• TO_CHAR the date to a YYYYMM, then CAST that as a NUMBER and use numbered partitioning.

I’m not going to explore all of these options and the set up script for you to test further scenarios is here. Note the test SQL will be:

Truncate the month and minus 1

This was my first test as this would give me the previous months value to partition on which would nicely fit in without causing the ORA-01841 error. The virtual column expression is as follows:

The result wasn’t a success with a query plan of:

Minus 31

Next I simplified the expression by simply minusing 31 days from the date being inserted. This removes the TRUNC ‘complication’ to produce a less complex expression.

Again, the result was a failure with a query plan of:

Does it ever work?

Yes! The following expressions work, but as you’ll notice have mixed results in solving our initial problem. It seems as soon as any math operator is specified that the optimiser cannot work out that partition pruning can occur. Using TRUNC however, which to me seems a more complex function, works perfectly. Interestingly when it does work, the filter section of the query plan shows an additional predicate that your query doesn’t specify but that is used to partition prune.

Here are some of the virtual columns that do partition prune however, might not solve the original issue.

 


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Oracle Database Interval Partition Set Up Script

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This script is used to set up the test table for the following blog posts:

 


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Oracle Database INTERVAL Partitioning Date Error With 31-12-9999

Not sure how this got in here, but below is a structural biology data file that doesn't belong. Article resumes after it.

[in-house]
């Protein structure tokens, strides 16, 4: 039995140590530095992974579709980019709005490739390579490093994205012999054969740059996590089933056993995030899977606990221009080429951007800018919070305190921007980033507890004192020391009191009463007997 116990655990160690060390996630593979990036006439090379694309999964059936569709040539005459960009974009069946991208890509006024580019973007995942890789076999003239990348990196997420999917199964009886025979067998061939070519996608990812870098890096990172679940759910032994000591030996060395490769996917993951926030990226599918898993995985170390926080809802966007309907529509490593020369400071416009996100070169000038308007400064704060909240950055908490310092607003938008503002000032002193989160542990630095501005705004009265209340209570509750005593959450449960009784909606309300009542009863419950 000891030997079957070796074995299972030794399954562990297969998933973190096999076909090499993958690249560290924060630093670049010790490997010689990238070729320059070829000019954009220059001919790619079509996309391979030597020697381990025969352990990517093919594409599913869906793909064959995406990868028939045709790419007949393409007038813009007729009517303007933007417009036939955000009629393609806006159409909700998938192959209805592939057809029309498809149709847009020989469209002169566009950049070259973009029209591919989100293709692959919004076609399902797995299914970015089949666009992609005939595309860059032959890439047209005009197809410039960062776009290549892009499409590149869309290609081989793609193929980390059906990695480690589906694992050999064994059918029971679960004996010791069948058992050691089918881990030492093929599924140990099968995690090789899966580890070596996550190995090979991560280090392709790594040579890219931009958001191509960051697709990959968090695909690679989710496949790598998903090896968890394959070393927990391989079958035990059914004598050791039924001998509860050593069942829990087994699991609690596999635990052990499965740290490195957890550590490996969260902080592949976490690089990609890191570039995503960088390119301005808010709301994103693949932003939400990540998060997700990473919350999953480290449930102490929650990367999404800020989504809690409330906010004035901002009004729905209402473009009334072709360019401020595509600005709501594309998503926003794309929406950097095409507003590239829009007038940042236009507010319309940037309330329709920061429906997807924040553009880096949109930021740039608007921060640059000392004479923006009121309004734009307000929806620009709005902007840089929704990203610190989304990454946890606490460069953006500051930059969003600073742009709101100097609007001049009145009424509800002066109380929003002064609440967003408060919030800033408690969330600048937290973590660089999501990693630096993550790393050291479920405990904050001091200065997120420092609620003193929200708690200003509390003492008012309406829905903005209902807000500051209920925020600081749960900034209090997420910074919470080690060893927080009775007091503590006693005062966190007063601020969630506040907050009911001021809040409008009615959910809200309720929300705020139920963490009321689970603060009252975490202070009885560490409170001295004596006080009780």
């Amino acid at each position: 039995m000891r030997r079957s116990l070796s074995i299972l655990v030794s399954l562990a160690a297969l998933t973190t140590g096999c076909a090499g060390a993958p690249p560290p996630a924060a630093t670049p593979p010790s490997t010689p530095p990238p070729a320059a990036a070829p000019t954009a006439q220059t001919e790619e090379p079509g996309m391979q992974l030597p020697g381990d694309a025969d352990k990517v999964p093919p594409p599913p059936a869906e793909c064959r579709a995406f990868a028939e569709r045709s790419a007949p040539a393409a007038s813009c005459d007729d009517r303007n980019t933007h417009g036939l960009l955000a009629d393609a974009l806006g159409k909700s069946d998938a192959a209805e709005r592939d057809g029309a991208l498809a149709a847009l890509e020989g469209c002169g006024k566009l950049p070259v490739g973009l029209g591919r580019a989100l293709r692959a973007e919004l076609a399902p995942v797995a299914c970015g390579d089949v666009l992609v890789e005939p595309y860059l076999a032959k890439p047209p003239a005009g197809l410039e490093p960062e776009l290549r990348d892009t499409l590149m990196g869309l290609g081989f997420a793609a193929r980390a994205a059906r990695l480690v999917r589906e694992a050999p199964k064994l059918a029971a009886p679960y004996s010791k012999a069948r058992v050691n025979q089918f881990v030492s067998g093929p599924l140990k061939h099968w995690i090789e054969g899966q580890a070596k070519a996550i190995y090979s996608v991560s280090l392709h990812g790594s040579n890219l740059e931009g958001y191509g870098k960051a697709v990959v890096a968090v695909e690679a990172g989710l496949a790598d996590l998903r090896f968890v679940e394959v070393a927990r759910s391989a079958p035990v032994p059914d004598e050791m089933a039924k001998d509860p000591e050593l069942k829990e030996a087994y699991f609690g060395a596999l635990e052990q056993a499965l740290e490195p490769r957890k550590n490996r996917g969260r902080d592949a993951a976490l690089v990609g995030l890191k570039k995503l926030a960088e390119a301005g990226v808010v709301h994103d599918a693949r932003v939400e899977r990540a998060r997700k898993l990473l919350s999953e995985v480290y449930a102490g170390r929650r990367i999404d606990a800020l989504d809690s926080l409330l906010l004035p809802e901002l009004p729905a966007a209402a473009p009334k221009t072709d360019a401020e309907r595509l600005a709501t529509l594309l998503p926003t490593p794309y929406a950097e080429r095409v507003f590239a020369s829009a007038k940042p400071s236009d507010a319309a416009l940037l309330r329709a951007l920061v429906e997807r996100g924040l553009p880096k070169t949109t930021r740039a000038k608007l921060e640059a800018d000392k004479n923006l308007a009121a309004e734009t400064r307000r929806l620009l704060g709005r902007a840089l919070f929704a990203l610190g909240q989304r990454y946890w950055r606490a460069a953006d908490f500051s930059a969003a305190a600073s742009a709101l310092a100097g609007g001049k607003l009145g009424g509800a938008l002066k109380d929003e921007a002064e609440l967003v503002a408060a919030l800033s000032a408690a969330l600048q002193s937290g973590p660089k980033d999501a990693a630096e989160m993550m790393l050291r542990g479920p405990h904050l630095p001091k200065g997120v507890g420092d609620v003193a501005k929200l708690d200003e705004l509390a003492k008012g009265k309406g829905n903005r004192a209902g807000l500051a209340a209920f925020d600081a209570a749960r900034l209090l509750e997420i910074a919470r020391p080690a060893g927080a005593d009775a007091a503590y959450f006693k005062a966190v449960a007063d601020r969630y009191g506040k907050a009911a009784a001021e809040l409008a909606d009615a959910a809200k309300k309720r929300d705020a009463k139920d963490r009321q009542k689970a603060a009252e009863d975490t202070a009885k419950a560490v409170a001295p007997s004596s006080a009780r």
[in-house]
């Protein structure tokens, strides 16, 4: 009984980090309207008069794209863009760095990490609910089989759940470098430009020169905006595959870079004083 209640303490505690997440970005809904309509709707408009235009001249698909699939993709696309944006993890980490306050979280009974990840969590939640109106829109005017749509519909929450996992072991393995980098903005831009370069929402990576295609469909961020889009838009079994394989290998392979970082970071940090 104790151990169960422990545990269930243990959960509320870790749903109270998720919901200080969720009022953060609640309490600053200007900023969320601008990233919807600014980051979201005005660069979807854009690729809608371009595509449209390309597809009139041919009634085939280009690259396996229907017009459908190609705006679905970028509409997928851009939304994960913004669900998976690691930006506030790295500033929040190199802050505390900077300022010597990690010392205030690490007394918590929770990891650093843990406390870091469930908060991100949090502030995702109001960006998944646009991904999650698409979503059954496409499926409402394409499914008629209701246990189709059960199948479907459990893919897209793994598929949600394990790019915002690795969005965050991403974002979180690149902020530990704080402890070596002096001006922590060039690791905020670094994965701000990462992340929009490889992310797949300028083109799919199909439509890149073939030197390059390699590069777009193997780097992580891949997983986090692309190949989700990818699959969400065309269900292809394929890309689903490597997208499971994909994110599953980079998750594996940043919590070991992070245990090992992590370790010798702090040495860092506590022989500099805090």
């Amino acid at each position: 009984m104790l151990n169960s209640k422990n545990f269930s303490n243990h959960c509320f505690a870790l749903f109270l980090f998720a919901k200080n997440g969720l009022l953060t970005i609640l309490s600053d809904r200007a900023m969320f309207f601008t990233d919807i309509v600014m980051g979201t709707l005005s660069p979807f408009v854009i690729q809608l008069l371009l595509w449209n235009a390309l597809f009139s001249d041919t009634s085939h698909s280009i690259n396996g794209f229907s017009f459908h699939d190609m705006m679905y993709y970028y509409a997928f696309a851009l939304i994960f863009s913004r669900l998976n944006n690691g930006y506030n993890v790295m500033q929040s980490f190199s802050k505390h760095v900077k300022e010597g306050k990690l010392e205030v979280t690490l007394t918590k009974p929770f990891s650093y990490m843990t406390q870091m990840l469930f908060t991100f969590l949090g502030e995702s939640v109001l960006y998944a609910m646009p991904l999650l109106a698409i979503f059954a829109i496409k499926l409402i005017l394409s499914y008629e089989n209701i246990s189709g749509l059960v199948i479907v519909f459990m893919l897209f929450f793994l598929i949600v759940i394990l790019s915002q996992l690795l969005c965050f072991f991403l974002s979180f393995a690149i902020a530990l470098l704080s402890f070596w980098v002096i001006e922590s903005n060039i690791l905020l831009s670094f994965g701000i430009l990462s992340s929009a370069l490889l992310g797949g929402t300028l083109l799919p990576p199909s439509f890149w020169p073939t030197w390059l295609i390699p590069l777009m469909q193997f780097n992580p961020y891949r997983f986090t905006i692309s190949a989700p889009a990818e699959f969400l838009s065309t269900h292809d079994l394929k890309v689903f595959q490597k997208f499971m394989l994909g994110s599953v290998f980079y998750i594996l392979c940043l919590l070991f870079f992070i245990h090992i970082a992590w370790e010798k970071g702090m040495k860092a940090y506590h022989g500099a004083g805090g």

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oracle-logoYou may have seen the below error when using dates at the extremes with an Oracle Database. This post focuses on the scenario where you’re inserting a high date, such as 31-12-9999 into an INTERVAL partitioned table. High dates such as this are often used in warehouse environments where from and to dates are specified to denote a period of time the data was valid for – a high date specifying the current data row.

Take the following table and partition definition:

Each row inserted will go into a partition for that year-month combination. This can be useful for high volume data that’s generally queried for one-or-so months at a time.

If, however, you try to insert the following row, you’ll get an error:

This is due to the way the Oracle Database defines a partition. An INTERVAL RANGE partition in an Oracle Database is defined as accepting dates LESS THAN a specific value. The below example would store any dates up to the clock ticking over into May 2016.